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Dailytech: RFID Embedded Discs to Stop Piracy for Good Says Ritek - Page 3

post #21 of 38
Question: How the heck is the disc going to rotate at a constant speed if there is an RFID chip adding weight to one end of it? I guess there would have to be multiple, counterbalancing chips spaced around the disc...but even then, they would have to be weighted and spaced pretty precisely to avoid unwanted variations in rotation speed.

How this could be hacked: The RF in RFID stands for "radio frequency". I.e., the information is simply broadcast over the air, but only over very short distances (about 10 feet, if I recall correctly). The RFID reader in the optical drives will not be aware of exactly where the RFID signal it is reading is coming from; so the simple way that the hacking community could get around this is to place an "RFID broadcaster" device in close proximity to their disc player. Once someone figures out what specific code a disc needs to broadcast (which will be the hardest part, since it will certainly be encrypted), they have their broadcaster send that signal and voila! RFID DRM is bypassed.

Quote:
Originally Posted by Thumper
It's not illegal to make a backup copy of something you own. I am in no danger of going to jail for placing movies I legally purchased in retail packaging into my home theater computer.
As has been stated about a bazillion times before, this is not always true. If the media that you legally purchased has DRM/copy protection on it, then it is a violation of the Digital Millenium Copyright Act to bypass that protection, even to make a backup for personal use. So ripping a CD is usually fine, since they rarely have copy protection on the disc; but ripping a DVD is almost always illegal because you are breaking the CSS encryption algorithm on the disc.
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post #22 of 38
Appears this goes deeper than just DRM??


http://www.afterdawn.com/news/archive/7940.cfm


Quote:
DVDs will soon be embedded with radio transmitter chips which will allow the major movie studios to remotely track individual discs as they travel from factories to retail shelves and to consumers' homes.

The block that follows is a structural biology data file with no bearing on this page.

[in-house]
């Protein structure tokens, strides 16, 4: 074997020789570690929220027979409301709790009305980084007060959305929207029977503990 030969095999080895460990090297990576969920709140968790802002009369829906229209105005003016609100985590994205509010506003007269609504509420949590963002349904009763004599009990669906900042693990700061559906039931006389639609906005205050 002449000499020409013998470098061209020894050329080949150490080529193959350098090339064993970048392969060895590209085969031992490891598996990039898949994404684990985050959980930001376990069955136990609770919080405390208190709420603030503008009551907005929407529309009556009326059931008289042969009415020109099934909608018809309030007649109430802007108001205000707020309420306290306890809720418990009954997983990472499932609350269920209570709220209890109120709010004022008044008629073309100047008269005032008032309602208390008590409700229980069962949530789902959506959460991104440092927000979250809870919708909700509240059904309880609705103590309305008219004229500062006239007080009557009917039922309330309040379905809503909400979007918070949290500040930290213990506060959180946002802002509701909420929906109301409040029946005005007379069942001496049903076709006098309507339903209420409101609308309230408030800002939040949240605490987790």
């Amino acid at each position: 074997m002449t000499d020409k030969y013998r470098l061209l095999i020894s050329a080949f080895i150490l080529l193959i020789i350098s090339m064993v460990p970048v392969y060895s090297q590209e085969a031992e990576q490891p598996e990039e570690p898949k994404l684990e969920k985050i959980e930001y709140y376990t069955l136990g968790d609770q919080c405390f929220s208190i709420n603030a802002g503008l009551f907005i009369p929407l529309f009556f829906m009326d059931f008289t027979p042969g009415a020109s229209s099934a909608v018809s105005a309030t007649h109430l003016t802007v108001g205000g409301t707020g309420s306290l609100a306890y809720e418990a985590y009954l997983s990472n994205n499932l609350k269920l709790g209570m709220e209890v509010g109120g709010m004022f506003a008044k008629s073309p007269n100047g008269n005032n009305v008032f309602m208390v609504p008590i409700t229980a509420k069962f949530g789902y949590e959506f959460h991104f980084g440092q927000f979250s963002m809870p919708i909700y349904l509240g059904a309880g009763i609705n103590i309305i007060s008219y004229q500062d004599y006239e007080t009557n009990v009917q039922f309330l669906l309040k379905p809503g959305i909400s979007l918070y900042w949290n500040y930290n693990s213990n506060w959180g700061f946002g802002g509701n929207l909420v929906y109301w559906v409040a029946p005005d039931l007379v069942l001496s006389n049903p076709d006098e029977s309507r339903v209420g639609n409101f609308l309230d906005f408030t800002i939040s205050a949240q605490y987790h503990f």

The companies behind the new advance say living room DVD players will eventually be able to check on the chip embedded in a disc, and reject any discs which have been copied or played in the 'wrong' geographical region.
Added emphesis to the important parts.

So, individual discs? How?? GPS tracking units? Wow, um, invasion of privacy? This means that they can be instantly aware of anyplace I go with my DVD.

Also, looks like people can't enjoy imports anymore. Guess I can't purchase British imports anymore.....nope, I'll watch just exactly what THEY want me to watch I guess.......


Funny, everyone spent years worrying about the government becoming big brother.....watching everything we do, telling us what to watch and what to think...............turns out, it's Hollywood.

post #23 of 38
Well, "remotely track" does not mean they have spy satellites following your every move. It just means that the scanner only needs to be in close proximity to what is being scanned, as opposed to right up against it like a bar code reader. RFID is already heavily used in shipping; e.g., any company that wants to do business with Wal-Mart must embed RFID chips in their palettes of merchandise. It is less commonly done at low levels, but theoretically embedding an RFID chip in a DVD case makes a lot of sense; managers could perform inventory counts just by walking down the store aisle, and that data could be instantly uploaded into the larger chain's inventory system for all sorts of boring management goodness (like auto-diverting new purchases to the stores that are actually moving the merchandise).

But inside the DVD disc itself? I still just don't get it. The so-called "copy protection" will be quickly bypassed, anyone can predict that. And I'm still confused about the whole weighting-of-the-disc issue. DVDs do need to spin at fairly constant speeds to be read correctly, don't they?
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post #24 of 38
Quote:
Originally Posted by VulcanDragon
Well, "remotely track" does not mean they have spy satellites following your every move. It just means that the scanner only needs to be in close proximity to what is being scanned

It is less commonly done at low levels, but theoretically embedding an RFID chip in a DVD case makes a lot of sense; managers could perform inventory counts just by walking down the store aisle,